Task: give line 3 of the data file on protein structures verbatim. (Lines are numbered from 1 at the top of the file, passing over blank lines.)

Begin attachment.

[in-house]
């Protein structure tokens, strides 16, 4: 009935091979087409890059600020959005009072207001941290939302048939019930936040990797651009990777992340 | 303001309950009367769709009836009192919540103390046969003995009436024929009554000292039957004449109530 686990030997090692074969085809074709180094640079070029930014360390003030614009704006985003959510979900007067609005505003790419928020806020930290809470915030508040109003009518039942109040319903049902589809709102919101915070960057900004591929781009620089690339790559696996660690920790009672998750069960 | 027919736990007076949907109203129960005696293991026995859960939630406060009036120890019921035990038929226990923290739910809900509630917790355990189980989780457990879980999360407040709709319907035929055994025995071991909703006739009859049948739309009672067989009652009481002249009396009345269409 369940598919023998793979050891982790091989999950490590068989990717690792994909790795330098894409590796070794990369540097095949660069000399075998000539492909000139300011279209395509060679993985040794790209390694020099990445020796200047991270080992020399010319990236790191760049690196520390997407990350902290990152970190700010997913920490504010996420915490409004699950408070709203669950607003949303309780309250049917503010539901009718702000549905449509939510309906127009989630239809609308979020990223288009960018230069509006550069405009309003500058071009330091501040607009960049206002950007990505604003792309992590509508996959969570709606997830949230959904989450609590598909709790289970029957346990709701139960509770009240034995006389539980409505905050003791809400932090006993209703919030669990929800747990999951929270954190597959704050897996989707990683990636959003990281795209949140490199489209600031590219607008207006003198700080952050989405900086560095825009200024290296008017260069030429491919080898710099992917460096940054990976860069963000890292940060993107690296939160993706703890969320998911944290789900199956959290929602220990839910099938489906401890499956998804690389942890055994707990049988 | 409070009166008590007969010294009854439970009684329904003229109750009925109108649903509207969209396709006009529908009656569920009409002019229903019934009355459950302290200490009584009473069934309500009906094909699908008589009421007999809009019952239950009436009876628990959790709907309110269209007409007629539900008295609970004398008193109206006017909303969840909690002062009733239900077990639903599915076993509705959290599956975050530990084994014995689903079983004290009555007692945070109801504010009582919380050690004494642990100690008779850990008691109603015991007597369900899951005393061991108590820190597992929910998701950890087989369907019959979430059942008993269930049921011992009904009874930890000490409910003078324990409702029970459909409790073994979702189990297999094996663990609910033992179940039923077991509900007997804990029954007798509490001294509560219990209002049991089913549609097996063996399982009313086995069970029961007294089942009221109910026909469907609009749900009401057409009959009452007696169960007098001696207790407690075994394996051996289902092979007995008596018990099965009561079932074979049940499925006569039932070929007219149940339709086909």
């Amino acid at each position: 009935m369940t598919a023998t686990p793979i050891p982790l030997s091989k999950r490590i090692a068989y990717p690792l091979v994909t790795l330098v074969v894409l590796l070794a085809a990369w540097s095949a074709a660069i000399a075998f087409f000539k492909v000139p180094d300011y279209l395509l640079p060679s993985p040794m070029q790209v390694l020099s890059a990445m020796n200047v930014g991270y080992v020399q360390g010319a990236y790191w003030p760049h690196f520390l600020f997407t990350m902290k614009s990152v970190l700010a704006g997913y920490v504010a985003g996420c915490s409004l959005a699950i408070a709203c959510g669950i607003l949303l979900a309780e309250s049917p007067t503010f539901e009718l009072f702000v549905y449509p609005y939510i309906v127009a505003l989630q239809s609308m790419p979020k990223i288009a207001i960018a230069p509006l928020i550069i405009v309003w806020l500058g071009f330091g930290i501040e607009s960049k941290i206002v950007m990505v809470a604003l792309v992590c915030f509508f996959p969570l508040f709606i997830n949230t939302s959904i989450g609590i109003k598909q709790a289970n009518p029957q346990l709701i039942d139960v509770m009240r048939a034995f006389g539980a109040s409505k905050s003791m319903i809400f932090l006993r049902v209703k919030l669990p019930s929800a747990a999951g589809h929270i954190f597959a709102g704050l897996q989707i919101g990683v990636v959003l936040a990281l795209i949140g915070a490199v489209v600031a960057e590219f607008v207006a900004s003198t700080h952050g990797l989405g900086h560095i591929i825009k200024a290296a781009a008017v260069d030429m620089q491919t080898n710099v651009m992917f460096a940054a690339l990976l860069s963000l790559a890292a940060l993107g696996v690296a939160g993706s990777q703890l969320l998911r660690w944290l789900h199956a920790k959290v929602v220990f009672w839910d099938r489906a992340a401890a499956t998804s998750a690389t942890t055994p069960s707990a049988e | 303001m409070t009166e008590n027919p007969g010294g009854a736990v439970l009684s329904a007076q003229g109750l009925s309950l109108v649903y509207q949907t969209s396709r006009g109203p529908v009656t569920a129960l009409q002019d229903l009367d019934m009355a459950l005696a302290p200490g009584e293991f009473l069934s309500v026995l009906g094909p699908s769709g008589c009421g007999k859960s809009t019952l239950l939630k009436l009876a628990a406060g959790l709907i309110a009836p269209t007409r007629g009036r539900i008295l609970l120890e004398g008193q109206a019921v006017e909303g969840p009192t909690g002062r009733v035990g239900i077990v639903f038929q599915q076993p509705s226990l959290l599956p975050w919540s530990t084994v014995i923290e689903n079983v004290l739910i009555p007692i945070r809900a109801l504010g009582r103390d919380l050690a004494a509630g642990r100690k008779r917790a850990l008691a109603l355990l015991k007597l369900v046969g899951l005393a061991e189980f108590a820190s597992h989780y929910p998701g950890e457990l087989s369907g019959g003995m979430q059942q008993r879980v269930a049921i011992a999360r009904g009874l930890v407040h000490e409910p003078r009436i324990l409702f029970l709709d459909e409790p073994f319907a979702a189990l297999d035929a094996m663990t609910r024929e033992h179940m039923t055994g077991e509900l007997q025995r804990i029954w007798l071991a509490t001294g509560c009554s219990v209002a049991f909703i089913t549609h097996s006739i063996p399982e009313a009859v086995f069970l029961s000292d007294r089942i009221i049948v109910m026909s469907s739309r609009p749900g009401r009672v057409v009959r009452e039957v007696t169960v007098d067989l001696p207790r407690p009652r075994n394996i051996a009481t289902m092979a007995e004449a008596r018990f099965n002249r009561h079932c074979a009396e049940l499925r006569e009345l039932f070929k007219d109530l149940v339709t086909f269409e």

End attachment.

């Amino acid at each position: 009935m369940t598919a023998t686990p793979i050891p982790l030997s091989k999950r490590i090692a068989y990717p690792l091979v994909t790795l330098v074969v894409l590796l070794a085809a990369w540097s095949a074709a660069i000399a075998f087409f000539k492909v000139p180094d300011y279209l395509l640079p060679s993985p040794m070029q790209v390694l020099s890059a990445m020796n200047v930014g991270y080992v020399q360390g010319a990236y790191w003030p760049h690196f520390l600020f997407t990350m902290k614009s990152v970190l700010a704006g997913y920490v504010a985003g996420c915490s409004l959005a699950i408070a709203c959510g669950i607003l949303l979900a309780e309250s049917p007067t503010f539901e009718l009072f702000v549905y449509p609005y939510i309906v127009a505003l989630q239809s609308m790419p979020k990223i288009a207001i960018a230069p509006l928020i550069i405009v309003w806020l500058g071009f330091g930290i501040e607009s960049k941290i206002v950007m990505v809470a604003l792309v992590c915030f509508f996959p969570l508040f709606i997830n949230t939302s959904i989450g609590i109003k598909q709790a289970n009518p029957q346990l709701i039942d139960v509770m009240r048939a034995f006389g539980a109040s409505k905050s003791m319903i809400f932090l006993r049902v209703k919030l669990p019930s929800a747990a999951g589809h929270i954190f597959a709102g704050l897996q989707i919101g990683v990636v959003l936040a990281l795209i949140g915070a490199v489209v600031a960057e590219f607008v207006a900004s003198t700080h952050g990797l989405g900086h560095i591929i825009k200024a290296a781009a008017v260069d030429m620089q491919t080898n710099v651009m992917f460096a940054a690339l990976l860069s963000l790559a890292a940060l993107g696996v690296a939160g993706s990777q703890l969320l998911r660690w944290l789900h199956a920790k959290v929602v220990f009672w839910d099938r489906a992340a401890a499956t998804s998750a690389t942890t055994p069960s707990a049988e | 303001m409070t009166e008590n027919p007969g010294g009854a736990v439970l009684s329904a007076q003229g109750l009925s309950l109108v649903y509207q949907t969209s396709r006009g109203p529908v009656t569920a129960l009409q002019d229903l009367d019934m009355a459950l005696a302290p200490g009584e293991f009473l069934s309500v026995l009906g094909p699908s769709g008589c009421g007999k859960s809009t019952l239950l939630k009436l009876a628990a406060g959790l709907i309110a009836p269209t007409r007629g009036r539900i008295l609970l120890e004398g008193q109206a019921v006017e909303g969840p009192t909690g002062r009733v035990g239900i077990v639903f038929q599915q076993p509705s226990l959290l599956p975050w919540s530990t084994v014995i923290e689903n079983v004290l739910i009555p007692i945070r809900a109801l504010g009582r103390d919380l050690a004494a509630g642990r100690k008779r917790a850990l008691a109603l355990l015991k007597l369900v046969g899951l005393a061991e189980f108590a820190s597992h989780y929910p998701g950890e457990l087989s369907g019959g003995m979430q059942q008993r879980v269930a049921i011992a999360r009904g009874l930890v407040h000490e409910p003078r009436i324990l409702f029970l709709d459909e409790p073994f319907a979702a189990l297999d035929a094996m663990t609910r024929e033992h179940m039923t055994g077991e509900l007997q025995r804990i029954w007798l071991a509490t001294g509560c009554s219990v209002a049991f909703i089913t549609h097996s006739i063996p399982e009313a009859v086995f069970l029961s000292d007294r089942i009221i049948v109910m026909s469907s739309r609009p749900g009401r009672v057409v009959r009452e039957v007696t169960v007098d067989l001696p207790r407690p009652r075994n394996i051996a009481t289902m092979a007995e004449a008596r018990f099965n002249r009561h079932c074979a009396e049940l499925r006569e009345l039932f070929k007219d109530l149940v339709t086909f269409e």